When I made the decision to go college 3,734 miles away from my home, my friends, family and I knew it would be difficult. You might say that I should have taken that into consideration when I made that decision, and you would be right. I often get asked when people realize I am from England, "Is it hard being that far away from home?" Frankly, it is.
Parents are pretty important when it comes to college. Not just for tuition and buying books, but for physical presence and emotional support. Moving in: a stressful and exhausting experience. Moving out: please see above. Finals and mid-terms aren't easy either when you are sick, stressed and not to mention when you are having the best time of your life. Having a five hour time difference and a nine hour flight can make all of these things even more difficult. But enough of the pity party, I expected all of this.
What I didn't expect was the compassion I would receive from my friends and their families. I have been invited to Thanksgiving dinners by multiple people, arguably the most traditionally family orientated holiday. I have been moved in and out of dorms when my parents were unable to fly and help me themselves. I have had care packages and texts and calls from these parents who selflessly comfort me when my parents can't.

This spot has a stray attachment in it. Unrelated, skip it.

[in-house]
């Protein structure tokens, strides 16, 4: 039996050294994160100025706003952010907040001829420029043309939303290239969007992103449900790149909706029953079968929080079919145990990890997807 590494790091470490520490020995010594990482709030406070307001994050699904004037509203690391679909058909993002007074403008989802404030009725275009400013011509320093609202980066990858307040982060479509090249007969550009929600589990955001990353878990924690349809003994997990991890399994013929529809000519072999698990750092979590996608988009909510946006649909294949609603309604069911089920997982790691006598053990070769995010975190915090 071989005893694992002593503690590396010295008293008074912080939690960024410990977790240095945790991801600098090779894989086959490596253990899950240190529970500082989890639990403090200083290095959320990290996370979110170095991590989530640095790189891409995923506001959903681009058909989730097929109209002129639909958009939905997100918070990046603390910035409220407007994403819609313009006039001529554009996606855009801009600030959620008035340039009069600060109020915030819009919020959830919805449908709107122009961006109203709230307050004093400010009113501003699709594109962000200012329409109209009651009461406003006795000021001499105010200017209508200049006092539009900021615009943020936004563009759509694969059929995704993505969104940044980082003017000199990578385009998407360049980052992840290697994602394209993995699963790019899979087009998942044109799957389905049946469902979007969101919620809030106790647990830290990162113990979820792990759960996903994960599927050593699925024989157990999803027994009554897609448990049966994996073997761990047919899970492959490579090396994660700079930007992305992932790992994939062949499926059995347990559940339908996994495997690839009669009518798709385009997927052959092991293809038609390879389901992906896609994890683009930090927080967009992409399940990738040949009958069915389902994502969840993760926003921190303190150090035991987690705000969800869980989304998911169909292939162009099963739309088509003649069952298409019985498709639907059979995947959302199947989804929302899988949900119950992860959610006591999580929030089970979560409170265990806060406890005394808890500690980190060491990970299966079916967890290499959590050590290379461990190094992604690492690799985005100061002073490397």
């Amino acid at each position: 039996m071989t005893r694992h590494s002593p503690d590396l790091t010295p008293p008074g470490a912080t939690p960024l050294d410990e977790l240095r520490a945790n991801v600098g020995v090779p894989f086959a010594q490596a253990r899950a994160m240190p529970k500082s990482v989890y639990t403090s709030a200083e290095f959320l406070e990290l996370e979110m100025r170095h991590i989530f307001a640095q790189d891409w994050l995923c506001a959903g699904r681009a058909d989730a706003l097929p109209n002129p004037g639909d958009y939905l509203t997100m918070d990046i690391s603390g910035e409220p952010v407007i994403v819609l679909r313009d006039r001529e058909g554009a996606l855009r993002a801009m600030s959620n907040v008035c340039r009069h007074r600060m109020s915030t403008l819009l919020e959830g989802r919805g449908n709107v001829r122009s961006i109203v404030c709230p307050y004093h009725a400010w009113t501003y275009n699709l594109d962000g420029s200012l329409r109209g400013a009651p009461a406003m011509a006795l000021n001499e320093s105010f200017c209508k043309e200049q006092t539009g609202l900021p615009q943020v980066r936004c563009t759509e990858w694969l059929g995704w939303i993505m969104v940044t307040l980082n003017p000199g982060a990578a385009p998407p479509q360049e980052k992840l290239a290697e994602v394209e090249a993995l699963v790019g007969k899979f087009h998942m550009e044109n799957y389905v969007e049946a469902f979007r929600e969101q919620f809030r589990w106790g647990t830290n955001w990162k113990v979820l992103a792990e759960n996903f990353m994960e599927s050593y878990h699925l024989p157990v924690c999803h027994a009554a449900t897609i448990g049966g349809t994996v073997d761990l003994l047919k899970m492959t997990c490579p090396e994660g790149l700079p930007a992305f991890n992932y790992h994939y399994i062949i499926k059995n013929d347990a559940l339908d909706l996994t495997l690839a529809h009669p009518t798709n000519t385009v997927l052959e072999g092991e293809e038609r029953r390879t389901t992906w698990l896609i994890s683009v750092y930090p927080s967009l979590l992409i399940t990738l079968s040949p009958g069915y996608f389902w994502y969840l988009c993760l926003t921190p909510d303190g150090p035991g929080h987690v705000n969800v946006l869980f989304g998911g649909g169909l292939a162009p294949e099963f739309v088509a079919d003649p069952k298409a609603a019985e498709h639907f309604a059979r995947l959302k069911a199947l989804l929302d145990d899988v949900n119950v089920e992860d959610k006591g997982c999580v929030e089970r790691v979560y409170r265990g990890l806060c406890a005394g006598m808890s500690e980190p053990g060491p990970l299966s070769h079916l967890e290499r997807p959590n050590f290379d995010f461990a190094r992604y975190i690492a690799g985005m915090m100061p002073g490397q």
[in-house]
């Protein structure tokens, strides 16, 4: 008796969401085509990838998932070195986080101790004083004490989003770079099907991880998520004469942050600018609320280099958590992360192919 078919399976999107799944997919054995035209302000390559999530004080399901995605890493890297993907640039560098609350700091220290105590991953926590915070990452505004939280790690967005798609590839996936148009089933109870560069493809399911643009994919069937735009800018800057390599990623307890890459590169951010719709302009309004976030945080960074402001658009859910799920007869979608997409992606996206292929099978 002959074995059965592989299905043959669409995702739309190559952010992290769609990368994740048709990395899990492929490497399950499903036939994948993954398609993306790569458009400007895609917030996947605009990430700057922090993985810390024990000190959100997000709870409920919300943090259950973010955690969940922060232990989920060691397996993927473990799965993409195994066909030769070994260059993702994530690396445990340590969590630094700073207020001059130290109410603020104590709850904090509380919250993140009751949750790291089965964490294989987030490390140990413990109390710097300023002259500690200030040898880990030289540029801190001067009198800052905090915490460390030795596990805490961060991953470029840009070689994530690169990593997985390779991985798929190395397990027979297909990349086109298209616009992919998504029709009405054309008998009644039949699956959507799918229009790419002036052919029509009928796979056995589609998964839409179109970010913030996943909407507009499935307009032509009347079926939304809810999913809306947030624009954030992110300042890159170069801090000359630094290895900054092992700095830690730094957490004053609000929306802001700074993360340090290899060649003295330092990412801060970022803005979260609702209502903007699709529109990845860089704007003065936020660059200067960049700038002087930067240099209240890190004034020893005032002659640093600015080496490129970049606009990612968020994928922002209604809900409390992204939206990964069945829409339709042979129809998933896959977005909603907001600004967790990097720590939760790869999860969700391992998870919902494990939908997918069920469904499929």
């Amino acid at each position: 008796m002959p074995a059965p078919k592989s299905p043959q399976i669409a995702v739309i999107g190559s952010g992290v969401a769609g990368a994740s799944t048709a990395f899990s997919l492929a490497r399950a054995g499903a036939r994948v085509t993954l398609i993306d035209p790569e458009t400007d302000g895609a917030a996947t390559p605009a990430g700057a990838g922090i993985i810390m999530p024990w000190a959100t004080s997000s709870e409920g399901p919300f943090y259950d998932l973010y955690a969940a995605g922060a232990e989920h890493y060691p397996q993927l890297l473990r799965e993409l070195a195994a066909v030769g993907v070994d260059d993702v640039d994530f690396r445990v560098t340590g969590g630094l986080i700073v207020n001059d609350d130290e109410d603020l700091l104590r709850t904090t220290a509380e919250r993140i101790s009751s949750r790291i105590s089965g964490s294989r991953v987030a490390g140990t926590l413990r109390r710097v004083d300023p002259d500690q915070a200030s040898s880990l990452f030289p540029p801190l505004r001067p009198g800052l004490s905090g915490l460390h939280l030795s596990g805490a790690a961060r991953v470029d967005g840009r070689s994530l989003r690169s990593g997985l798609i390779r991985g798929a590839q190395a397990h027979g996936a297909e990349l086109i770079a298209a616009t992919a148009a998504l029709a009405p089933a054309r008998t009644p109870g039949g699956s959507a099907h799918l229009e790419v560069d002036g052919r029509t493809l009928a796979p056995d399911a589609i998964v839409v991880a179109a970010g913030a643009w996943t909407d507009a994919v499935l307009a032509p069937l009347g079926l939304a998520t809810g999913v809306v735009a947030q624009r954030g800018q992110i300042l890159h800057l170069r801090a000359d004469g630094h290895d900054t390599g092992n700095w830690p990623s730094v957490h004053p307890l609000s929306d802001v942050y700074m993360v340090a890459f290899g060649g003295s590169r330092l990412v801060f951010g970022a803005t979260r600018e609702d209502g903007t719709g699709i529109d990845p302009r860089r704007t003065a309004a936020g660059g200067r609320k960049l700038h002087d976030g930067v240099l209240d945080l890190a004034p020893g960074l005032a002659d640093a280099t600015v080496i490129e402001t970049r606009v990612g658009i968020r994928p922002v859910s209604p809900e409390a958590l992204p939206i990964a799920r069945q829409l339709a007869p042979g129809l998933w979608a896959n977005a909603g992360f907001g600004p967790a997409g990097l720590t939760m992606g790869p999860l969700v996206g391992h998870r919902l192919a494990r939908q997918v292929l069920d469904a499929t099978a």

This is of no disrespect to my parents. It is as hard, if not harder, for them than for me to be this far away from home. They support me and visit me wherever and whenever they can. They would do the same for anyone in my position if they could. But where they can't, they also take comfort in the knowledge that I am looked after by some pretty special people.
We may FaceTime on parents weekend instead of actually seeing each other. I won't get the train home a couple times a semester but that is okay. I would make the decision to come to university in America all over again in a heartbeat, especially with the knowledge of the generous people I would meet.
So thank you, to everyone who checks up on me, who helps me, who sympathizes with me, who understands. It doesn't go unnoticed and it's because of you that those 3,734 miles feel like not such a huge obstacle.